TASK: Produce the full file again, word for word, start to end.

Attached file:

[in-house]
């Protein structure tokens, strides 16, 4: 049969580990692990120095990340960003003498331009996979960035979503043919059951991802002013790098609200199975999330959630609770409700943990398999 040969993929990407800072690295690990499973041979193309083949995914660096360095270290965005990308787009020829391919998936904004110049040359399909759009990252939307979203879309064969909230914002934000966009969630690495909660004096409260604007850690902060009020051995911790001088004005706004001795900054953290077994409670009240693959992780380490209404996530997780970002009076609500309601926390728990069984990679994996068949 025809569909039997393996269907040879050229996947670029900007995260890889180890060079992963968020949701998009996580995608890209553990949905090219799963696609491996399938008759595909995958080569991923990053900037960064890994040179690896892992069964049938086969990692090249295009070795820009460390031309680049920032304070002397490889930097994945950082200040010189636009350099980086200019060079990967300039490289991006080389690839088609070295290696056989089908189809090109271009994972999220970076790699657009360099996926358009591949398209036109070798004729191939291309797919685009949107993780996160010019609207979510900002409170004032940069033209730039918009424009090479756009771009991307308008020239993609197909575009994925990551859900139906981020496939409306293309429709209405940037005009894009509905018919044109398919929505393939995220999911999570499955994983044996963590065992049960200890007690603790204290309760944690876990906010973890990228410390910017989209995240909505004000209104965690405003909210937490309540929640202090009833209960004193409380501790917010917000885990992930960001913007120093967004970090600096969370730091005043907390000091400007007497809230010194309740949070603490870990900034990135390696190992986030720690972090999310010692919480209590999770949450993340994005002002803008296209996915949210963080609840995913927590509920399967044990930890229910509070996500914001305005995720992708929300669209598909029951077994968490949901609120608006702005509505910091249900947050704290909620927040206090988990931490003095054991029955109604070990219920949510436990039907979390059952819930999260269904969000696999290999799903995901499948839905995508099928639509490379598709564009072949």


[in-house]
């Protein structure tokens, strides 16, 4: 049969580990692990120095990340960003003498331009996979960035979503043919059951991802002013790098609200199975999330959630609770409700943990398999 040969993929990407800072690295690990499973041979193309083949995914660096360095270290965005990308787009020829391919998936904004110049040359399909759009990252939307979203879309064969909230914002934000966009969630690495909660004096409260604007850690902060009020051995911790001088004005706004001795900054953290077994409670009240693959992780380490209404996530997780970002009076609500309601926390728990069984990679994996068949 025809569909039997393996269907040879050229996947670029900007995260890889180890060079992963968020949701998009996580995608890209553990949905090219799963696609491996399938008759595909995958080569991923990053900037960064890994040179690896892992069964049938086969990692090249295009070795820009460390031309680049920032304070002397490889930097994945950082200040010189636009350099980086200019060079990967300039490289991006080389690839088609070295290696056989089908189809090109271009994972999220970076790699657009360099996926358009591949398209036109070798004729191939291309797919685009949107993780996160010019609207979510900002409170004032940069033209730039918009424009090479756009771009991307308008020239993609197909575009994925990551859900139906981020496939409306293309429709209405940037005009894009509905018919044109398919929505393939995220999911999570499955994983044996963590065992049960200890007690603790204290309760944690876990906010973890990228410390910017989209995240909505004000209104965690405003909210937490309540929640202090009833209960004193409380501790917010917000885990992930960001913007120093967004970090600096969370730091005043907390000091400007007497809230010194309740949070603490870990900034990135390696190992986030720690972090999310010692919480209590999770949450993340994005002002803008296209996915949210963080609840995913927590509920399967044990930890229910509070996500914001305005995720992708929300669209598909029951077994968490949901609120608006702005509505910091249900947050704290909620927040206090988990931490003095054991029955109604070990219920949510436990039907979390059952819930999260269904969000696999290999799903995901499948839905995508099928639509490379598709564009072949």